Monday, July 28, 2014

How the White Trash Zombie Got Her Groove Back (White Trash Zombie #4) by Diana Rowland

Angel’s life seems to be heading in a good direction – she has her GED, she’s even considering college courses. She’s doing well at her job and is growing in confidence as she realises how much she now knows. She has some relationship issues to get through with Marcus, but things are working out

Until Pietro, the leader of the zombie “Tribe” is kidnapped. And there’s evidence of a traitor in the organisation. They have to get him back, but how much of the Tribe’s membership can they really rely on? Who can she actually trust?

She was just getting her normal life sorted out, covert operative wasn’t in the job description.

I like this plot – it certainly follows some concepts I’ve seen before: evil corporation kidnaps some good guys and some more goodguys swoop in to the rescue, with lots of travel, sleuthing and then some kick arse action. But, then, you take most plots down to their basic elements you come to an old structure. What counts is what you do with it – and this does it well

The pacing is great – there’s no big down time, there’s no massive floppiness from frustrated red herrings (there are false leads but they are handled well with enough action to keep the story moving). The world has its wonderful originality with the zombies, their organisation, characters who Angels doesn’t always get on with but she’s seeing them with more nuance. We have a really interesting world and concept with these zombies which continues to grow and develop with new information and background adding to some of the major characters and the very nature of zombiedom.

I also quite like the antagonists – not only do they bring a lot of complexity with Naomi, since they are her family (with some really wonderful scenes where she tries to connect and some harsh realities and all kinds of emotional conflict) but they’re also interestingly powerful; not overwhelmingly unstoppable, but still dangerous enough to be a very difficult challenge. It’s interesting to see the “evil corporation” route that doesn’t involve some vast, shadowy multinational conglomerate; instead an actual family run business. It adds more motives to the antagonists (emotional connection) and makes the maintained secrecy more conceivable.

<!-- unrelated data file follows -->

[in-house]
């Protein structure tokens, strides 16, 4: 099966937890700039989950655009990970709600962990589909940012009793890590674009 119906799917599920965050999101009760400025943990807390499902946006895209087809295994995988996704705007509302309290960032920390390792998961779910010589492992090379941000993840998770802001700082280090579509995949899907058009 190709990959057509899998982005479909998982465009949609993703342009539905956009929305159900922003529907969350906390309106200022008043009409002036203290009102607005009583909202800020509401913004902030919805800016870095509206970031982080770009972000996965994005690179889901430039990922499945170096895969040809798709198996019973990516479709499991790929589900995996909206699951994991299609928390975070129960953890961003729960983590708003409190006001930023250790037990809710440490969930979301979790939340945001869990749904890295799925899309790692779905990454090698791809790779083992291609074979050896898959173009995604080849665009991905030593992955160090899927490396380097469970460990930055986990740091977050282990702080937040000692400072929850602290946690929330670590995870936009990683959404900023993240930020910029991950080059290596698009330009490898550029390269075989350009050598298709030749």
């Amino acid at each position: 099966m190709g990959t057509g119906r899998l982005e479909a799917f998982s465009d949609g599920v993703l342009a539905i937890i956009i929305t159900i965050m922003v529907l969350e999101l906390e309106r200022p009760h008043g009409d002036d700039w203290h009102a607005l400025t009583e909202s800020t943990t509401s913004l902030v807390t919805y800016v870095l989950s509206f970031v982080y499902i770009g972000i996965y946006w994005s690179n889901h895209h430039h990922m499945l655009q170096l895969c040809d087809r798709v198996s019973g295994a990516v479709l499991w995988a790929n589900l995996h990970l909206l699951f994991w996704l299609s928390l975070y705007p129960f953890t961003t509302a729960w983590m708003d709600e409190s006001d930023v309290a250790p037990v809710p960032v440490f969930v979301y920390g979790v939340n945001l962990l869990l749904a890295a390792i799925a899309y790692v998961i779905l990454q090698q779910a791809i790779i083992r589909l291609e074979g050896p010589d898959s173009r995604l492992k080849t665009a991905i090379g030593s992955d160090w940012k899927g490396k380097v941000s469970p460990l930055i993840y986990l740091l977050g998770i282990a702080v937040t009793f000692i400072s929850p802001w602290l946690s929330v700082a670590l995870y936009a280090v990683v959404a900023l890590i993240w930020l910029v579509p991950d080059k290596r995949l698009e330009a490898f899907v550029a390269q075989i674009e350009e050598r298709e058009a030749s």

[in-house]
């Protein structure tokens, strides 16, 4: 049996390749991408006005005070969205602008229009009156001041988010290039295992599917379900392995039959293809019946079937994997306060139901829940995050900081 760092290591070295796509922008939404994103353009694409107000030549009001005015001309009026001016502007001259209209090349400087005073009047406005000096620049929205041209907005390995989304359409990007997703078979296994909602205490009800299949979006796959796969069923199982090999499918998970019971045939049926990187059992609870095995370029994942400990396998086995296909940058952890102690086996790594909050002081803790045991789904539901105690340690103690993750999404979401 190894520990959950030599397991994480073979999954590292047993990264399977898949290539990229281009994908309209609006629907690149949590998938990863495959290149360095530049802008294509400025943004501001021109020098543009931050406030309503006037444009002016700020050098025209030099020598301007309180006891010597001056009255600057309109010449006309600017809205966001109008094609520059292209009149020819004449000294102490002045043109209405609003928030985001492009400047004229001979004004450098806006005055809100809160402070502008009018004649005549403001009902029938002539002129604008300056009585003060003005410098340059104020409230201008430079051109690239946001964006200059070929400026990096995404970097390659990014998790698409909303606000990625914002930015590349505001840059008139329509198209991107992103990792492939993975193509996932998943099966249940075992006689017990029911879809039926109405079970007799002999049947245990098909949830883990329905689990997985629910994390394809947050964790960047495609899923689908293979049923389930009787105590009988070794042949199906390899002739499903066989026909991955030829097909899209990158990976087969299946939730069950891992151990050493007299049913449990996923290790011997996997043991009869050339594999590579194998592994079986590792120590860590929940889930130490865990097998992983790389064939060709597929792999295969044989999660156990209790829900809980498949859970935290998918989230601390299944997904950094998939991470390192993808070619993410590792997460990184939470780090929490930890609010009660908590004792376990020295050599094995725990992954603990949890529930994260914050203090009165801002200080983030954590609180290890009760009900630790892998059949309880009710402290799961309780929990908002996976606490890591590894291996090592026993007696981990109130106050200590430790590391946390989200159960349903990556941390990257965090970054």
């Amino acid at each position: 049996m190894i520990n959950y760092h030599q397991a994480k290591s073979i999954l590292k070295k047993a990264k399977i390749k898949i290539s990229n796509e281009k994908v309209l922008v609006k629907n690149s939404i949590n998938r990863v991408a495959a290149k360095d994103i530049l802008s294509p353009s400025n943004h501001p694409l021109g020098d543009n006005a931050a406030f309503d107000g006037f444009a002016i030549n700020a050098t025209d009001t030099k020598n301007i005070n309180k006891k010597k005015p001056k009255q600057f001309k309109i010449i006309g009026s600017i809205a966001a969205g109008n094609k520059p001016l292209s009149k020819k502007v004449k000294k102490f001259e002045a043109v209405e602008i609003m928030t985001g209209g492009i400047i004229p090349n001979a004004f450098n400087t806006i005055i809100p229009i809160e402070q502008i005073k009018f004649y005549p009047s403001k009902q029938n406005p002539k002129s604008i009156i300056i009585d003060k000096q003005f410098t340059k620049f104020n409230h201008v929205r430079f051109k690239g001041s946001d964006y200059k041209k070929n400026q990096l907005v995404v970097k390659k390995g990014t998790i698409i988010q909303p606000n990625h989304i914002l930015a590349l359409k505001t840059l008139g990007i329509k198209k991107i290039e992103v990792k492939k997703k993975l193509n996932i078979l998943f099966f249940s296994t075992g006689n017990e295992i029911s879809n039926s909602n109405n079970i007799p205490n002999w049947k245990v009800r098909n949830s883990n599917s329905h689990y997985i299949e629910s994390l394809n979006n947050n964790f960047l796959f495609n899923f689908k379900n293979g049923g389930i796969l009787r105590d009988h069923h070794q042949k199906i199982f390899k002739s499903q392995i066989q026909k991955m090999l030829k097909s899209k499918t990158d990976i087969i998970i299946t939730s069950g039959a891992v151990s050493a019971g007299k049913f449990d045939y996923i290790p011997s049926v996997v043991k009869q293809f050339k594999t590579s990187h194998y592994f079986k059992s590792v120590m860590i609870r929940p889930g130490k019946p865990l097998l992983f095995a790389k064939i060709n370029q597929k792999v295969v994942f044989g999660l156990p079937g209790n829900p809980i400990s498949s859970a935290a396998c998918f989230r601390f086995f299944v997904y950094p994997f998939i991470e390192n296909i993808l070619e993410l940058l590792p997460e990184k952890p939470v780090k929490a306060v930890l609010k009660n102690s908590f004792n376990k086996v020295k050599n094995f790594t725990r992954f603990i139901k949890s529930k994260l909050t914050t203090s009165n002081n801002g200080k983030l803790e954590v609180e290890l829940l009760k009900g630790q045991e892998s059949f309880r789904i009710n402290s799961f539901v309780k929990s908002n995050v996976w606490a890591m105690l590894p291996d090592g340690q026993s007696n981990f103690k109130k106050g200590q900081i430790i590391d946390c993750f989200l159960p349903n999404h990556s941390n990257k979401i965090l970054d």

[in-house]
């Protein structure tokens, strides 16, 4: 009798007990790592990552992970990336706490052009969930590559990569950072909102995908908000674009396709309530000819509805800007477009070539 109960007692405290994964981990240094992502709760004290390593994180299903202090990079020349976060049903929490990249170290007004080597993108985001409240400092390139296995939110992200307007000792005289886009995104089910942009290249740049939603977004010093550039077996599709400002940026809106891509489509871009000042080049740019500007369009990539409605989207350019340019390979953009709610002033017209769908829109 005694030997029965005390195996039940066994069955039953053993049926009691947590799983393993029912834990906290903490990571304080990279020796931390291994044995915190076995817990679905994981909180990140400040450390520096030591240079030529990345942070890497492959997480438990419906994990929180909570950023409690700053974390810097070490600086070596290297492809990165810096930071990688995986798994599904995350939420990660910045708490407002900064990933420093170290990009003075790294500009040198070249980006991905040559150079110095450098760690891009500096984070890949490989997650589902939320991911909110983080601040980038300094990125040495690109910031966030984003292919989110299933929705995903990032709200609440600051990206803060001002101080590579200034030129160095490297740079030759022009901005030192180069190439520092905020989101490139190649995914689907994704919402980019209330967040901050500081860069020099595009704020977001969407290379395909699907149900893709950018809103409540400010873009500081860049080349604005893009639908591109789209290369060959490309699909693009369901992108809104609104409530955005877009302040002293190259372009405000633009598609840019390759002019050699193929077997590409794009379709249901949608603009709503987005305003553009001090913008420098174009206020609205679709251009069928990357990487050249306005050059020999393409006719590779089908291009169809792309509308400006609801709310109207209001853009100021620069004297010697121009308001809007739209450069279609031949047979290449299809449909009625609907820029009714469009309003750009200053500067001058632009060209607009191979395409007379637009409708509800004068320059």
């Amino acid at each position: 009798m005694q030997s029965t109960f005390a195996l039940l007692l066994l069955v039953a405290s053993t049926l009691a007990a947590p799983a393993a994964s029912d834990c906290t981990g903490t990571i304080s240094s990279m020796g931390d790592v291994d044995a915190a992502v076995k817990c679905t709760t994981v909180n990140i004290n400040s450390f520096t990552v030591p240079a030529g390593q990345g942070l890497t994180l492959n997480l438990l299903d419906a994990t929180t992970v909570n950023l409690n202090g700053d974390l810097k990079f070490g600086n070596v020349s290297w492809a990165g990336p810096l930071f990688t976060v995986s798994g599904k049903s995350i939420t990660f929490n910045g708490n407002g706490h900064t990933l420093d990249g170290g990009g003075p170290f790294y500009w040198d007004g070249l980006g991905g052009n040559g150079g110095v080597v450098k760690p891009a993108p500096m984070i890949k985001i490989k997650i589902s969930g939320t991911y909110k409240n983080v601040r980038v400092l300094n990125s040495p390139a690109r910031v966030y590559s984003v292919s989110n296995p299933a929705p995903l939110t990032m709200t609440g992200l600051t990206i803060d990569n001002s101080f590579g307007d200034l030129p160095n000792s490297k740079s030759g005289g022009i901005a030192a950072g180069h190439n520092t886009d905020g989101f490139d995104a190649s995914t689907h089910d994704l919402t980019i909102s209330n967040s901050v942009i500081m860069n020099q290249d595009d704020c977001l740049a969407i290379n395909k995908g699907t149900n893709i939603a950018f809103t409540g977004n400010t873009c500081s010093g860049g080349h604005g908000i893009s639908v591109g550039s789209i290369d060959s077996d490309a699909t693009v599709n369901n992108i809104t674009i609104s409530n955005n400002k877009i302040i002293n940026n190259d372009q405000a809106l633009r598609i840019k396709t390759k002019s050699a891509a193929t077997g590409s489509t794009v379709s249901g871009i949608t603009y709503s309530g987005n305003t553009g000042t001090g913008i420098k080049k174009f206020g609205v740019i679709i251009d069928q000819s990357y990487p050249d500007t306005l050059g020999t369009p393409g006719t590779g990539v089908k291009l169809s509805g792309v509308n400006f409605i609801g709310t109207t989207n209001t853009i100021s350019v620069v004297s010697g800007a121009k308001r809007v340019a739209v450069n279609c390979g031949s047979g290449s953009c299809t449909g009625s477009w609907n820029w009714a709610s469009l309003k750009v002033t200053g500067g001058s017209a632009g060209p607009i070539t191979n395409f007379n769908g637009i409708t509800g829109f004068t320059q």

I have to say, though it kills me to, that I had some trouble getting into this book. There were a lot of characters coming back, not all of them I recognised or remembered (clearly this is because these books aren’t released close enough together – I hint most subtly). So much has happened in the White Trash Zombieverse even if it is only four books in – there’s been a lot of events and characters. I was a little swamped as characters seemed to be coming out of the woodwork. But it quickly evened out, a lot of characters fell into the background and I could focus more – I was still a little lost with the importance of some of them (was I supposed to remember Brian? I didn’t remember Brian. Apparently Brian is a big deal. Sorry Brian.)

What really makes this book, though, are the characters

Angel remains one of my all time favourite characters. This book has an excellent combination of her pride and doubt. She is proud of how far she has come in her job, in her education, in her relationship with her father. She has no time for people who scorn her for her past or look down on her – she knows what’s she’s achieved, she isn’t shy about it and won’t let anyone belittle her for it. She has ambitions, she has aspirations and she’s working towards them – all the while acknowledging the awesome help she has received from her friends.

At the same time, this plot takes angel & co deeply into secret agent territory and Angel is grossly out of her depth. It’s wonderful how it’s set up – from her beginning to learn martial arts peacefully at the beginning of the book (and not being very good at it), this isn’t a side of the whole zombie Tribe she has been involved in. And she feels that keenly – she needs to be kept informed, but she also knows she’s not helping and that she has nothing good to add and that she’s getting in the way. Her insecurities rise up because Naomi, Kyle and Phillip are all professional operatives. That’s not to say she’s useless (certainly not by the end when she is awesome in an epic degree), she’s clever and a quick learner and observant – but she isn’t a professional, it shows and it worries her.